Nishina PM, Freedland RA (1990) Effects of propionate on lipid biosynthesis in isolated rat hepatocytes. J Nutr 120:668–673
Ozdal T, Sela DA, Xiao J, Boyacioglu D, Chen F, Capanoglu E (2016) The reciprocal interactions between polyphenols and gut microbiota and effects on bioaccessibility. Nutrients 8:78
Pandey KB, Rizvi SI (2009) Plant polyphenols as dietary antioxidants in human health and disease. Oxid Med Cell Longev 2:270–278
Ruijschop R, Boelrijk AEM, Giffel MCT (2008) Satiety effects of a dairy beverage fermented with propionic acid bacteria. Int Dairy J 18:945–950
Salvetti E, Torriani S, Felis GE (2012) The genus lactobacillus: a taxonomic update. Probiotics Antimicrob Proteins 4:217–226
Schafer P (2011) The Chinese medicinal herb farm: a cultivator’s guide to small-scale organic herb production. Chelsea Green Publishing, White River Junction
Smits HH, Engering A, Kleij D, Jong EC, Schipper K, Capel TMM, Zaat BAJ, Yazdanbakhsh M, WierengaE A, Kooyk Y, Kapsenberg ML (2005) Selective probiotic bacteria induce IL-10-producing regulatory T cells in vitro by modulating dendritic cell function through dendritic cell-specific intercellular adhesion molecule 3-grabbing nonintegrin. J Allergy Clin Immunol 115:1260–1267
Sun Q, Shi Y, Wang F, Han D, Lei H, Zhao Y, Sun Q (2015) Study on the effects of microencapsulated Lactobacillus Delbrueckii on the mouse intestinal flora. J Microencapsul 32:669–676
Sun H, Chen Y, Cheng M, Zhang X, Zheng X, Zhang Z (2018) The modulatory effect of polyphenols from green tea, oolong tea and black tea on human intestinal microbiota in vitro. J Food Sci Technol 55:399–407
Swanson KS, Gibson GR, Hutkins R, Reimer RA, Reid G, Verbeke K, Scott KP, Holscher HD, Azad MB, Delzenne NM, Sanders ME (2020) The international scientific association for probiotics and prebiotics (ISAPP) consensus statement on the definition and scope of prebiotics. Nat Rev Gastroenterol Hepatol 17:687–701
Tong L, Wang Y, Wang Z, Liu W, Sun S, Li L, Su D, Zhang L (2016) Propionate ameliorates dextran sodium sulfate-induced colitis by improving intestinal barrier function and reducing inflammation and oxidative stress. Front Pharmacol 7:253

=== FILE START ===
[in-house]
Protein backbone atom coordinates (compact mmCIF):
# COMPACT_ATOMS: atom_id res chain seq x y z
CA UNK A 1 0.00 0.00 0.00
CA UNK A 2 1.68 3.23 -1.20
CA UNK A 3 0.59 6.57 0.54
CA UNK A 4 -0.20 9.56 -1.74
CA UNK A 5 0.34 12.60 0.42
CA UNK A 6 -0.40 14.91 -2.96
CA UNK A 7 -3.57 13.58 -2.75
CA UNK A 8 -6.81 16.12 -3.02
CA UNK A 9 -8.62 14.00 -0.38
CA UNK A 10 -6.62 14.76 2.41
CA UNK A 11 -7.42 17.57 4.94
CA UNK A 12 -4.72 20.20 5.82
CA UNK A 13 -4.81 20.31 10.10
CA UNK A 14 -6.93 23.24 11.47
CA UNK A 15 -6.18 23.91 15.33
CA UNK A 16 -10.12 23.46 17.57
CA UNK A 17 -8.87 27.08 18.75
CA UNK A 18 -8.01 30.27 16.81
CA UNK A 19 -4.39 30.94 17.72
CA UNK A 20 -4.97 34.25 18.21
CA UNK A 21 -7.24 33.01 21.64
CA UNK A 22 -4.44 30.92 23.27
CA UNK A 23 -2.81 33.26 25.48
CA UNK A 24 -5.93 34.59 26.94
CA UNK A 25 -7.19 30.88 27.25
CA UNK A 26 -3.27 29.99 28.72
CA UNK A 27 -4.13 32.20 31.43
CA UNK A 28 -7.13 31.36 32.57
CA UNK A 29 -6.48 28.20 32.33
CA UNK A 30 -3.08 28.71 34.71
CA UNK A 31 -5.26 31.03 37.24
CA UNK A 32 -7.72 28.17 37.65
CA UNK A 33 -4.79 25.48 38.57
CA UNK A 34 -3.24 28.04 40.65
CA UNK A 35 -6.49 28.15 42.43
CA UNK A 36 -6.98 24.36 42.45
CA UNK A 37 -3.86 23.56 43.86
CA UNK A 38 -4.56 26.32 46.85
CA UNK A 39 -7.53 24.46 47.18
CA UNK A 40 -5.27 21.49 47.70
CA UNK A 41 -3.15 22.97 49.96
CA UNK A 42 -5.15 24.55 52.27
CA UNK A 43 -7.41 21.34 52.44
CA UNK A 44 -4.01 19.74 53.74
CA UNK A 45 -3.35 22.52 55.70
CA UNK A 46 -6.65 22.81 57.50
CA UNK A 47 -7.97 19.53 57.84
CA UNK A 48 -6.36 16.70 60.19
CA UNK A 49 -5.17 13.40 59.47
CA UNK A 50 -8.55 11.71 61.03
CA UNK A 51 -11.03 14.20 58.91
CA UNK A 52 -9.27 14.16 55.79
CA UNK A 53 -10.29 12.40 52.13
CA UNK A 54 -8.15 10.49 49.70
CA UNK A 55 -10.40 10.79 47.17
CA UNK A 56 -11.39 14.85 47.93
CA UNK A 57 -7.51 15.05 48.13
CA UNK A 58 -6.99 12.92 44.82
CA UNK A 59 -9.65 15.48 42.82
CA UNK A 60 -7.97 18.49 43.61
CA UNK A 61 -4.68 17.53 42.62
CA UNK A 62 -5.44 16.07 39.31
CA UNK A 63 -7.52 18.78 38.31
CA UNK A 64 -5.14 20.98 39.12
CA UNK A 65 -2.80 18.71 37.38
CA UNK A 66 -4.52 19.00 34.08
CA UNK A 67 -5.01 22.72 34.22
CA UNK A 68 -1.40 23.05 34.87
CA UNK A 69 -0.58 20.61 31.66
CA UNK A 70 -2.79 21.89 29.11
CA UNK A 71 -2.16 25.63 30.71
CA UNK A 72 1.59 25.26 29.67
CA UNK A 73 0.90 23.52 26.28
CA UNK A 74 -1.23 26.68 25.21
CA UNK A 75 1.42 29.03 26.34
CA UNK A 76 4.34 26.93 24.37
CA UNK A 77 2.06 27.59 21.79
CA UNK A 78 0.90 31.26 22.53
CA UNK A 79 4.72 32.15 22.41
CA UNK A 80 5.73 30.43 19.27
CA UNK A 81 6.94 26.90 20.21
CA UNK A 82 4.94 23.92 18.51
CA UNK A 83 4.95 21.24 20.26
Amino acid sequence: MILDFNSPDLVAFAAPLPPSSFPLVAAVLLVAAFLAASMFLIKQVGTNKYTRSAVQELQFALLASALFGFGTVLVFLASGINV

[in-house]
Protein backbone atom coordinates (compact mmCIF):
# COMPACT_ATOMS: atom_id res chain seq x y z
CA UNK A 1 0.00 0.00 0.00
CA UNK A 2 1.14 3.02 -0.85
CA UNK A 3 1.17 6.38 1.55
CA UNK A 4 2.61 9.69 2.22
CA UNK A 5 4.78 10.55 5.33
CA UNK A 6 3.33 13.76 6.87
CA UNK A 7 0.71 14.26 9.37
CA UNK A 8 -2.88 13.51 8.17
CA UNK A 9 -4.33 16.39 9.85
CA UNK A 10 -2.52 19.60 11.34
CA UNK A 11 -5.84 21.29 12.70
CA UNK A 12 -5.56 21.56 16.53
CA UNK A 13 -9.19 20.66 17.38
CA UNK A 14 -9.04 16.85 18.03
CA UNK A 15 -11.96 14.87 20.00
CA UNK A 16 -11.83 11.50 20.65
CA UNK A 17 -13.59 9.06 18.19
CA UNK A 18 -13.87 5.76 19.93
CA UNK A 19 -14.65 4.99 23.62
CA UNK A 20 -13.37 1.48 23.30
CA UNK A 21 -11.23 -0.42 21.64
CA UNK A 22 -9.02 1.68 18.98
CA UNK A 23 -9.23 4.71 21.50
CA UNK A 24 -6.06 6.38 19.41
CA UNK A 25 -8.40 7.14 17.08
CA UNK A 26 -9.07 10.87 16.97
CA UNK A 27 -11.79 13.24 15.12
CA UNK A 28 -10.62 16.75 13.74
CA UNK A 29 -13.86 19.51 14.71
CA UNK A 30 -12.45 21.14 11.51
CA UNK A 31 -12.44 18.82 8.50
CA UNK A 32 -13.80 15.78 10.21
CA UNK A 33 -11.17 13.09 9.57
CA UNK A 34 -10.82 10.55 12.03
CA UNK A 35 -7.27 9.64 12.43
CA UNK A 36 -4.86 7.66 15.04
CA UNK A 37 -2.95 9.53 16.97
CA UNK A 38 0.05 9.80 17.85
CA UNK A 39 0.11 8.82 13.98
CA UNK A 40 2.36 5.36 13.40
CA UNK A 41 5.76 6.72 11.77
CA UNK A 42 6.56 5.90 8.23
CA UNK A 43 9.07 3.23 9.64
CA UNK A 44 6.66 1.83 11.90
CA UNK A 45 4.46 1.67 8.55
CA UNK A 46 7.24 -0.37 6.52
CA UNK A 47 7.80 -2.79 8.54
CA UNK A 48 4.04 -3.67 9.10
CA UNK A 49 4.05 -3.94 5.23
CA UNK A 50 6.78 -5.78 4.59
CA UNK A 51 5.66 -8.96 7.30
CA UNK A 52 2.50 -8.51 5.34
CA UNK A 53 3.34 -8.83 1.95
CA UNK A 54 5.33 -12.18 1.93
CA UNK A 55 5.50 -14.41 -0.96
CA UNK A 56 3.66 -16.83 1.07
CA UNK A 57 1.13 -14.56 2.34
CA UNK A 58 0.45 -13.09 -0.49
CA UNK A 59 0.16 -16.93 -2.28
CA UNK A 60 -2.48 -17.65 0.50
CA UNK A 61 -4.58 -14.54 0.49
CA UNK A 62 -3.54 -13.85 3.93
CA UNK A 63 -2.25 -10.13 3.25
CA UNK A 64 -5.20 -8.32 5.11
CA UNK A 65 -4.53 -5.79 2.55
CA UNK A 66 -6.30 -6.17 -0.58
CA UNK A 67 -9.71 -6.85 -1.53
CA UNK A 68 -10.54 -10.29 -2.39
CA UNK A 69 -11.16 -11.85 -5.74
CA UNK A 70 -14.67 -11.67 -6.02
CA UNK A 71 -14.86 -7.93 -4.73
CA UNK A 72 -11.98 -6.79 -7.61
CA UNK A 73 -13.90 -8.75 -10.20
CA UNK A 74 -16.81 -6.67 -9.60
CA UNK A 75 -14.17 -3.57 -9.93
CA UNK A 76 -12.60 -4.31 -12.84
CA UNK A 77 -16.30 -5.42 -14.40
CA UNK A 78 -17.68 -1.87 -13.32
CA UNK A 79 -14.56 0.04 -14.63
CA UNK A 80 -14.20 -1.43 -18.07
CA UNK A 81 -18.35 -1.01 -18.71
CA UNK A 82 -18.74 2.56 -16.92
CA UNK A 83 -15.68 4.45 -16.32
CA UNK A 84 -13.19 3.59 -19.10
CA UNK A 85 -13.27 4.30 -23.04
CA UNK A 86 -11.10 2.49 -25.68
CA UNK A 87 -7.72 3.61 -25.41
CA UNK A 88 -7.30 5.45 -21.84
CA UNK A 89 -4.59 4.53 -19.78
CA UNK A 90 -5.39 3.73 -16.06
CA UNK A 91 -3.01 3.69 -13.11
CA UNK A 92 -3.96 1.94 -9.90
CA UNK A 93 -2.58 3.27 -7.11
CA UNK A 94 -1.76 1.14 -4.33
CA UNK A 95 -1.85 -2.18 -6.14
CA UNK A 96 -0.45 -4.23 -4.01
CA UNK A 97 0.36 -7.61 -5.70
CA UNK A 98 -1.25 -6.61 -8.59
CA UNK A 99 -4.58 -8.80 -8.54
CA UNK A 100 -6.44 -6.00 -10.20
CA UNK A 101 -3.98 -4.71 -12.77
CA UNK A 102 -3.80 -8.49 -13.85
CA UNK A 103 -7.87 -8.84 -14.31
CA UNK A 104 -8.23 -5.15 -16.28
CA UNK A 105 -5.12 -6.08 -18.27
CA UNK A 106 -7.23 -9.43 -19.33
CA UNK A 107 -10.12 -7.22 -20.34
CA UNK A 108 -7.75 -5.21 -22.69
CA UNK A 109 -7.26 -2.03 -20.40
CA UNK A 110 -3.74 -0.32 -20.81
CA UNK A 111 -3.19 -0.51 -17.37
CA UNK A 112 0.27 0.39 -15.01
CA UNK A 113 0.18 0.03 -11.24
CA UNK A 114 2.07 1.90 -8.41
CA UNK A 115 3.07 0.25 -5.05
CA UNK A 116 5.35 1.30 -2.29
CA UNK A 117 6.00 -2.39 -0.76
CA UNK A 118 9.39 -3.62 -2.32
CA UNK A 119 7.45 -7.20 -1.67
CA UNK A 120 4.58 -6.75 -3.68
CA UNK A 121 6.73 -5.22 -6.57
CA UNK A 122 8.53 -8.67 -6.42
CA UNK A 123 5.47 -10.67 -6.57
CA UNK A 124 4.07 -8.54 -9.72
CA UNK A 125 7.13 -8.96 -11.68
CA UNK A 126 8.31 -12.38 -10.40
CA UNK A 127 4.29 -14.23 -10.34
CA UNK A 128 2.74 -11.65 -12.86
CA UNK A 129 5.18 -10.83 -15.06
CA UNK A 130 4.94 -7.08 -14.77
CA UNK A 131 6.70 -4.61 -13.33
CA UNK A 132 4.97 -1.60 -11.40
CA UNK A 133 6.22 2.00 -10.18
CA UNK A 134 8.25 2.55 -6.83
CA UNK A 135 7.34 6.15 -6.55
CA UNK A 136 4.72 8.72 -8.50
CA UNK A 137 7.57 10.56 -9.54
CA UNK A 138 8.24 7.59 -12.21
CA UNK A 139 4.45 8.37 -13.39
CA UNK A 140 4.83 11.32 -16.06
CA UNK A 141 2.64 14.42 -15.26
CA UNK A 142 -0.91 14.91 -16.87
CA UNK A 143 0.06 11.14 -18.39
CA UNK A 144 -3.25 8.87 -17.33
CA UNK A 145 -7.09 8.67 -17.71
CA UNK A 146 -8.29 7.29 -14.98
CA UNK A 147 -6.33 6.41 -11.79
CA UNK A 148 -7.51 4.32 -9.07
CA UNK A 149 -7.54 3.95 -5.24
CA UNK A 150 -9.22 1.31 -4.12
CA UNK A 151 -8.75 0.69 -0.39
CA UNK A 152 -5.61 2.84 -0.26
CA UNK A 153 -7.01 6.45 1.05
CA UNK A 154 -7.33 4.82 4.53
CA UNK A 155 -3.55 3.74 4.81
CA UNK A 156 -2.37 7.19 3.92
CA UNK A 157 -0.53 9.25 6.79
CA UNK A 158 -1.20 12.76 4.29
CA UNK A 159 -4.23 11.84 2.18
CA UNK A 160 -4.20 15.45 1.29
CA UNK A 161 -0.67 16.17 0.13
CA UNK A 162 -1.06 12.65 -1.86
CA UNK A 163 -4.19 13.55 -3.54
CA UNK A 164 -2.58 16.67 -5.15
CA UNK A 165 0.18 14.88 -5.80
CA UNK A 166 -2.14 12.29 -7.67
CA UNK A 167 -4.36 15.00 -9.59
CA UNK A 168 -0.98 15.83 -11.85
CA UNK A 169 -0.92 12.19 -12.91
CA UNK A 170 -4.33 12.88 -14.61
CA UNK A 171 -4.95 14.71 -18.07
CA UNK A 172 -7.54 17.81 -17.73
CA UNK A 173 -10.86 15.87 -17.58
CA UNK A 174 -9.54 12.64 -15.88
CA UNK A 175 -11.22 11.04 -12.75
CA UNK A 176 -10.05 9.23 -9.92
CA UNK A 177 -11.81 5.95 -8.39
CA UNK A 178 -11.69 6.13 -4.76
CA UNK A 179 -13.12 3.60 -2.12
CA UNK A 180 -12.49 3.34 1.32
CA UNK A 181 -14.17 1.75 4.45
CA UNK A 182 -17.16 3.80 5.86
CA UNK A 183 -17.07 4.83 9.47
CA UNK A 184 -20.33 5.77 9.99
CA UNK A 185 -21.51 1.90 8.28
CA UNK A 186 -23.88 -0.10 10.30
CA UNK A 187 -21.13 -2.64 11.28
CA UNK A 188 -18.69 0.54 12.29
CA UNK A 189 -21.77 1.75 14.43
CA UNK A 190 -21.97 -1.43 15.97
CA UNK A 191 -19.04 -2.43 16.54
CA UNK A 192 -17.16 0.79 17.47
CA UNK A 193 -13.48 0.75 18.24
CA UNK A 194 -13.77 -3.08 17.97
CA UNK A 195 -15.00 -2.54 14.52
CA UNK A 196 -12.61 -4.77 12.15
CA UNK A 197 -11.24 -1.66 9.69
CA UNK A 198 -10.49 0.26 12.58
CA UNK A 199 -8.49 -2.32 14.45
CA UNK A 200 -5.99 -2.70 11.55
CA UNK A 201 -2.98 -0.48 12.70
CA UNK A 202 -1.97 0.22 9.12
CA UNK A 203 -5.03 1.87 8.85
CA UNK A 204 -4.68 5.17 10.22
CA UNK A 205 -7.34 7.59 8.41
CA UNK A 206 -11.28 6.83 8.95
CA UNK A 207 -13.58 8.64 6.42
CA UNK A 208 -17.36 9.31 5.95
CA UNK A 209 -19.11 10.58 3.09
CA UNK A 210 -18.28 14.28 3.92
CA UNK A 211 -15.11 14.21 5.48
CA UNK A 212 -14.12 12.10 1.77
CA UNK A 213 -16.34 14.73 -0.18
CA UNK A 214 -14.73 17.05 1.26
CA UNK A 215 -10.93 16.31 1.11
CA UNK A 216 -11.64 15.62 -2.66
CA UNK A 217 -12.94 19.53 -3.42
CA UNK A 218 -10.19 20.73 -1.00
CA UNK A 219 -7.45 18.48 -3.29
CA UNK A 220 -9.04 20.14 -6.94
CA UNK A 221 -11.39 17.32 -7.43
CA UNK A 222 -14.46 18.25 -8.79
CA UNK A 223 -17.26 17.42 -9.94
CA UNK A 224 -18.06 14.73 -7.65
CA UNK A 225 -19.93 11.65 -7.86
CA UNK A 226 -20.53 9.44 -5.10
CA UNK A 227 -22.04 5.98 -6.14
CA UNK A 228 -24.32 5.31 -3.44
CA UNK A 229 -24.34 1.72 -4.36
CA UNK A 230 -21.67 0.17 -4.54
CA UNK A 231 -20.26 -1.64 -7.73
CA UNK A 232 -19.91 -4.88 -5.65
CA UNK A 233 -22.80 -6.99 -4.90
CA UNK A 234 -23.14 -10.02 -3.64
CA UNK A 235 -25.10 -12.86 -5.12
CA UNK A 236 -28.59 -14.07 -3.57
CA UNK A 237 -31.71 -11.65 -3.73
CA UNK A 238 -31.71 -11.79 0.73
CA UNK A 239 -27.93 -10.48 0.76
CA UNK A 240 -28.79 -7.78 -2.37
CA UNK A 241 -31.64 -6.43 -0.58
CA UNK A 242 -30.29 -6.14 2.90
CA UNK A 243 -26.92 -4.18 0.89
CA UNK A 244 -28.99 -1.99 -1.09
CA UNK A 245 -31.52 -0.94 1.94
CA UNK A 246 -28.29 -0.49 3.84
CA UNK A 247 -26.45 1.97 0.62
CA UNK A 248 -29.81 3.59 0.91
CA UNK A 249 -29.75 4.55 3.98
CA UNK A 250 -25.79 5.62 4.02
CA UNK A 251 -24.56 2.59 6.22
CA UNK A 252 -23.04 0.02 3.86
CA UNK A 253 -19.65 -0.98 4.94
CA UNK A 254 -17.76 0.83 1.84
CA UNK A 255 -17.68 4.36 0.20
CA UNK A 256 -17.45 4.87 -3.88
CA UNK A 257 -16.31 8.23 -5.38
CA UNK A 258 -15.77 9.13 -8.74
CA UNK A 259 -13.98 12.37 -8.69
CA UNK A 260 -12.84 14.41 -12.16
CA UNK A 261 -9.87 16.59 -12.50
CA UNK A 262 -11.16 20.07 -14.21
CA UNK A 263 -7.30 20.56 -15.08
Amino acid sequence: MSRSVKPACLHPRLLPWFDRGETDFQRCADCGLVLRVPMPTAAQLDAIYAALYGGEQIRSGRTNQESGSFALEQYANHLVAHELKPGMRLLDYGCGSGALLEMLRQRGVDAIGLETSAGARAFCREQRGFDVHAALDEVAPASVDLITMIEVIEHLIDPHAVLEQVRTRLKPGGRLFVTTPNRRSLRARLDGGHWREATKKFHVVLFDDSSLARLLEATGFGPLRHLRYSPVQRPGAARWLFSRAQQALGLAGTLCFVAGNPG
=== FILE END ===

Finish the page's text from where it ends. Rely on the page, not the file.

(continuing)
Torres-Pitarch A, Gardiner GE, Cormican P, Rea M, Crispie F, O’Doherty JV, Cozannet P, Ryan T, Lawlor PG (2020) Effect of cereal soaking and carbohydrase supplementation on growth, nutrient digestibility and intestinal microbiota in liquid-fed grow-finishing pigs. Sci Rep 10:1023
Wang XF, Mao SY, Liu JH, Zhang LL, Cheng YF, Jin W, Zhu WY (2011) Effect of the gynosaponin on methane production and microbe numbers in a fungus-methanogen co-culture. J Anim Feed Sci 20:272–284
Watanabe M, Kinoshita H, Nitta M, Yukishita R, Kawai Y, Kimura K, Taketomo N, Yamazaki Y, Tateno Y, Miura K, Horii A, Kitazawa H, Saito T (2010) Identification of a new adhesin-like protein from Lactobacillus Mucosae ME-340 with specific affinity to the human blood group A and B antigens. J Appl Microbiol 109:927–935
Wubben JE, Smiricky-Tjardes MR, Albin DM, Gabert VM (2001) Improved procedure and cannula design for simple-T cannulation at the distal ileum in growing pigs. Contemp Top in Lab Anim Sci 40:27–31
Yu Q, Zhu L, Wang Z, Li P, Yang Q (2012) Lactobacillus Delbrueckii Ssp. Lactis R4 prevents Salmonella Typhimurium S Pengcheng L1344-induced damage to tight junctions and adherens junctions. J Microbiol 50:613–617
The authors appreciate Mr. Atanas Karamanov, Mr. Robert Stuski and Mr. Freddy Pezas at Department of Animal Science, University of Manitoba, for their excellent technical assistance.
Ethics approval and consent to participate
This study was approved by the University of Manitoba Animal Care Committee. All pigs were cared for according to the guidelines of the Canadian Council on Animal Care (CCAC, 2009).
Consent for publication
The authors declare that they have no conflict of interest.
Springer Nature remains neutral with regard to jurisdictional claims in published maps and institutional affiliations.
About this article
Cite this article
Zheng, S., Song, J., Qin, X. et al. Dietary supplementation of red-osier dogwood polyphenol extract changes the ileal microbiota structure and increases Lactobacillus in a pig model. AMB Expr 11, 145 (2021). https://doi.org/10.1186/s13568-021-01303-8
- Red-osier dogwood extract
- Ileal microbiota